For the past three years, I’ve called my parents’ (and childhood!) home my home base. The universe has an interesting way of forcing you on the right path— a few years ago I was forced to leave my Brooklyn apartment (my only time living alone in NYC!) due to a crazy turn of events. I packed up quickly and moved to my parents’ house expecting to stay a few weeks or a couple months until I found a new place (and recovered from the mess of it all).
At that time I was ready for a new challenge in my career, and once I moved home, I realized that no longer having a lease allowed me to pursue my calling of becoming a full-time entrepreneur. Within four months I left my job, and I dived head first into building IMBY, my ethical fashion company.
Commuting into the city was exhausting and expensive, so I stayed at friends’ places when they were out of town, I cat sat (and you may know that I reeeeally dislike cats…) so I would have somewhere to crash in the city. Over the course of the three years, I held more keys than I could count thanks to my wonderful, giving friends. I was so grateful for the opportunity to have a rent-free situation, despite the fact that sometimes it felt awkward or even shameful to tell people I was living with my parents in my late 20s (I bet you guys didn’t know that either, did you?).
I built IMBY while completely bootstrapping– I never took a penny out of the business for myself. Paying myself was not an option due to the tight margins of retail and the small scale I was operating on– every single penny I made in sales would go back into buying more inventory. I was working full time on my business (with a couple side gigs here and there) so paying rent was out of the question.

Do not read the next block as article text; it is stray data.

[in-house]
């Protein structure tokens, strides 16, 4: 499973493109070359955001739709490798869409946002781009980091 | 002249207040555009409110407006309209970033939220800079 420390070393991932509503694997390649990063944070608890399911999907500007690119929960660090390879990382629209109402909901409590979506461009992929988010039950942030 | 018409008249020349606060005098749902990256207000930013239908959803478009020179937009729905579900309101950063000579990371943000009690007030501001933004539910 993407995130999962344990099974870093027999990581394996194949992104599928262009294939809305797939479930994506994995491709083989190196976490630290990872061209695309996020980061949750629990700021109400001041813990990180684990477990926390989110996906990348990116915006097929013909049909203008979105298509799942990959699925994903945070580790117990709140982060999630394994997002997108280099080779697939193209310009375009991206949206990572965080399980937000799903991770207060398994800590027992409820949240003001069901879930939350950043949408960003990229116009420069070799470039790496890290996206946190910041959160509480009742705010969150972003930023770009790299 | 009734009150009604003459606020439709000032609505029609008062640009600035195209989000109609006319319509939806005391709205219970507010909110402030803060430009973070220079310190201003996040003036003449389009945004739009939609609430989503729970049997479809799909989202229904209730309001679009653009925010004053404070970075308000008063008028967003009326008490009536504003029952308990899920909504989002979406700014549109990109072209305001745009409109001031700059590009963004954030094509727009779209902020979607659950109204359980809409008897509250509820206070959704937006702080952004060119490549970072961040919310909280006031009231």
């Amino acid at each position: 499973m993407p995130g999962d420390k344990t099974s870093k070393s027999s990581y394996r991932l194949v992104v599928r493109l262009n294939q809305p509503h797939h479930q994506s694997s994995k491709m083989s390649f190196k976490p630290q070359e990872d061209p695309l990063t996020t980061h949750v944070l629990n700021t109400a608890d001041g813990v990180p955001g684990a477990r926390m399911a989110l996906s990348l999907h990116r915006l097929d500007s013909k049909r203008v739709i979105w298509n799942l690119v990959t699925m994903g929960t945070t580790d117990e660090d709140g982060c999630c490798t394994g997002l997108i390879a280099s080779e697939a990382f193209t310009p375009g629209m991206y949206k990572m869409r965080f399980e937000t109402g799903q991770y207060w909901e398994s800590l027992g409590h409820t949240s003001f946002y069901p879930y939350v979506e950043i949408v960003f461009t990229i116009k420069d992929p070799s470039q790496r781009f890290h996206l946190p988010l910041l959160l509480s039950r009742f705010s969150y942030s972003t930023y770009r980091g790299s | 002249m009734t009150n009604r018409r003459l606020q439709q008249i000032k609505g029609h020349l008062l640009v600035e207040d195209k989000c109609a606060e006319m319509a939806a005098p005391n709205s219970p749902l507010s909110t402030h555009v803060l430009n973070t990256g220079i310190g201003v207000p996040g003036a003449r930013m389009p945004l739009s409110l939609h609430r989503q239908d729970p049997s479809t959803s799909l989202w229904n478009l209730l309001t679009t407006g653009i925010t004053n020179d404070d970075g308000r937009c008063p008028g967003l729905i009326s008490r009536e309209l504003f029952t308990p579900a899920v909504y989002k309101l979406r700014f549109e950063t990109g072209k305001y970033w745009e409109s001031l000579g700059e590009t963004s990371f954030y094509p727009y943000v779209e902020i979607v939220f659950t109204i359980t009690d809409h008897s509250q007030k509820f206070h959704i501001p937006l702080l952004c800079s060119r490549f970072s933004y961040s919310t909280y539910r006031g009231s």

Yet living in the ‘burbs (and with my parents!) started taking a toll on me, my creativity, my independence, and most definitely my social life. After I decided to shut down retail operations of IMBY, I started making moves towards pursuing more paid work and opportunities. I moved into my new place, with my boyfriend Ian, just this weekend.
Here’s the interesting thing– despite living all over and with my parents for three years, it’s amazing to see the progress I have made as an individual. Unpacking my boxes revealed so much about how far I’ve come since I packed up my apartment in a hurry three years ago— my focus on quality over quantity, my dedication to living more intentionally and simply, and of course, sustainably. I found plastic spoons and paper plates, and other items that no longer reflect what choices I would make today. I was certainly conscious back then– I never used the paper plates at home, for example, but I realized how much I have focused my life on really curating the things that bring meaning for me, and paring down the rest.
It’s been a crazy few years, and years that I often felt unsettled. But it was so worth it to be able to build my business, despite the outcome, and grow as a person. And I want to put this out there because often on social media things are glamorized, and people don’t talk about what it is really like to start a business or the sacrifices you make (though living in a gorgeous house with an insane kitchen is hardly a sacrifice!). It’s important, to me, that not everything you see or read is sugar-coated, that being a freelancer or entrepreneur means shifting your priorities. Some people have financial cushions– parents, spouses, a nicely padded savings account from a previous career. Others (like myself) dive into a cause that they deeply believe in, and realize that to do so things might need to shift for a bit.
I am so excited to see this next leg of my journey unfold. While we are only in this apartment for the next four months (once again, baby steps!), I feel like it’s the starting line of something new and energetic. And I am so excited to share it all with you as it unfolds.